Water tariff hike 'fair'
08 July 2019 | Local News
“In actual fact, the City of Windhoek subsidises the first 6 000 litres,” Windhoek municipal spokesperson Harold Akwenye explained last week, when asked to respond to criticism from the Trade Union Congress of Namibia (Tucna), which lashed out last week against the 5% water tariff hikes announced recently for July onwards.
Users who consume between 6 000 and 25 000 litres are charged a cost recovery rate and no more, Akwenye underlined, adding that the City cannot ignore the 5% increase on the bulk water tariffs imposed by NamWater.
He said the municipality “cannot just absorb increased tariffs from its supplier, without also increasing tariffs for the provision of water. Keep in mind that the cost of chlorine and spare parts are constantly increasing and the City needs to recover the cost of providing the service to the user.”
He underlined that the City “regrets the increase in tariffs” but noted that the tariff hikes are “outside its control; there is very little that can be done to combat cost increases”.
Akwenye noted that furthermore, “the cost to provide water during the time of water being limited is more costly”.
Among the costs to provide water are the treatment, the pumping and conveying of the water and keeping the reticulation network in a fair and operable condition, which “costs money. It is therefore foreseeable that the cost to provide water to your doorstep will increase the more the cost of input parameters increase with inflation and other factors”.
In May, cabinet approved a 5% increase on the bulk water tariffs NamWater supplies, to reflect inflation increases. The increase raised the bulk water price from N$21.30 per cubic metres to N$22.35 per cubic metres, to become effective in July.
In line with this, the City Council at the end of June approved a 5% increase on water tariffs for residents, to reflect the NamWater increases, with the basic charge for water consumption up to 6 000 litres, increased to N$22.35.
“The basic tariff for water charged by the City of Windhoek is exactly the same as what is paid for water supplied by NamWater,” Akwenye pointed out.
This means the City subsidises the first 6 000 litres considering the additional costs associated with the distribution of water from the terminal reservoir where NamWater is stored, to all suburbs in the city.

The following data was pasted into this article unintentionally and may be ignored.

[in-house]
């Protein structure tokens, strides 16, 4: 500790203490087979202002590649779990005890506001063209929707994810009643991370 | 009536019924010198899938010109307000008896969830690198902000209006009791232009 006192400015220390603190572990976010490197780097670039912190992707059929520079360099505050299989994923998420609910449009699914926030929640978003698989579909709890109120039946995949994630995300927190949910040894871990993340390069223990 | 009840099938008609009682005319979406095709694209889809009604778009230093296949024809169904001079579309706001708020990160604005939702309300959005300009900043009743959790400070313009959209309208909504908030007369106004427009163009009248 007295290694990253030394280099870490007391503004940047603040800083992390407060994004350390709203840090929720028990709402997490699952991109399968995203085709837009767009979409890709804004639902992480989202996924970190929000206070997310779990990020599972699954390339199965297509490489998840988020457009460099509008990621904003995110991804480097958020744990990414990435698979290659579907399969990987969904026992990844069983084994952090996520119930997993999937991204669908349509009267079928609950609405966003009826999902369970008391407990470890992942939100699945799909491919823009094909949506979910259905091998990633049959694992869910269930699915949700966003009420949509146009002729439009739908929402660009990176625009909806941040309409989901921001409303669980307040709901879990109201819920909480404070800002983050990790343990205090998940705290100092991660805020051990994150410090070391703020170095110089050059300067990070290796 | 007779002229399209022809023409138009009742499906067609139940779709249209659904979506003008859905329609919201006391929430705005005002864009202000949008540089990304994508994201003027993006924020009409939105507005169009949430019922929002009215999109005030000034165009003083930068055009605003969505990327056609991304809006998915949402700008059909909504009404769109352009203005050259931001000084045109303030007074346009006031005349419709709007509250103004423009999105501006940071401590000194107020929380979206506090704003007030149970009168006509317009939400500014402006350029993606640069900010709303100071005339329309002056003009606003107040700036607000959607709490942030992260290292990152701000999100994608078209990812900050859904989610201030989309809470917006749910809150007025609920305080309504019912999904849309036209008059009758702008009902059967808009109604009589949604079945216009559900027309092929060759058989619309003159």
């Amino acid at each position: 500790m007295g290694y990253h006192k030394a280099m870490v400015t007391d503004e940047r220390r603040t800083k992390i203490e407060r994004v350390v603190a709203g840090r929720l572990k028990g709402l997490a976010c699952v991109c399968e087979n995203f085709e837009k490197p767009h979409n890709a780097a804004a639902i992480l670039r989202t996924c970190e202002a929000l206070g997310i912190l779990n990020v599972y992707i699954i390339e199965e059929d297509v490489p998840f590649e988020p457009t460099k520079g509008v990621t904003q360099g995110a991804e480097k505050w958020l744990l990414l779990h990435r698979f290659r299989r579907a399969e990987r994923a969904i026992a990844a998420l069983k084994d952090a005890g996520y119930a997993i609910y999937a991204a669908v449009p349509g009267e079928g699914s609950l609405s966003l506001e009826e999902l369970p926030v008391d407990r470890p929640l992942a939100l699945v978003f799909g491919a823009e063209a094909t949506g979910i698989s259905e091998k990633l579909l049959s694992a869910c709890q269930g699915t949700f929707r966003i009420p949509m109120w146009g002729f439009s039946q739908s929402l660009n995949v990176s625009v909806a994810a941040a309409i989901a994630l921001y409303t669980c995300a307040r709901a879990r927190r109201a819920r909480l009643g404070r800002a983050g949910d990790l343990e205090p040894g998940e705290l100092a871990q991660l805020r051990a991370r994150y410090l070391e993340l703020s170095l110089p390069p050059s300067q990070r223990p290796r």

Households consuming between 6 000 and 25 000 litres per month are charged a cost recovery rate of N$34.64 per kilolitre (1 000 litres), reflecting the 5% increase as per the Category D severe water scarcity block tariff system that came into effect in July.
Akwenye pointed out that only consumers who consume more than 25 000 litres per month, the maximum recommended monthly consumption rate in Category D, are charged more than the cost recovery rate.
“The municipality's objective is to provide water at the most affordable price to its residents, but also to preserve this critical resource, and hence the block tariff system, which allows for the lower water consumers to pay less and higher water consumers to be penalised,” he explained.
As per the Category D water scarcity water management system, consumers who use between 25 000 and 30 000 will be charged N$69.29 per 1 000 litres, a doubling of the cost recovery tariff of N$34.64.
Consumers, who use more than
1 000 litres of water per day, or more than 30 000 litres per month, will be charged four times the cost of recovery tariff, which is N$138.57 per 1 000 litres used.
Tucna secretary general Mahongora Kavihuha last week implored President Hage Geingob to intervene and put a stop to the 5% increase, accusing NamWater and the City of Windhoek of having no realistic justifications for the increases.
He said the annual water hikes the public are subjected to did not improve the services provided to residents.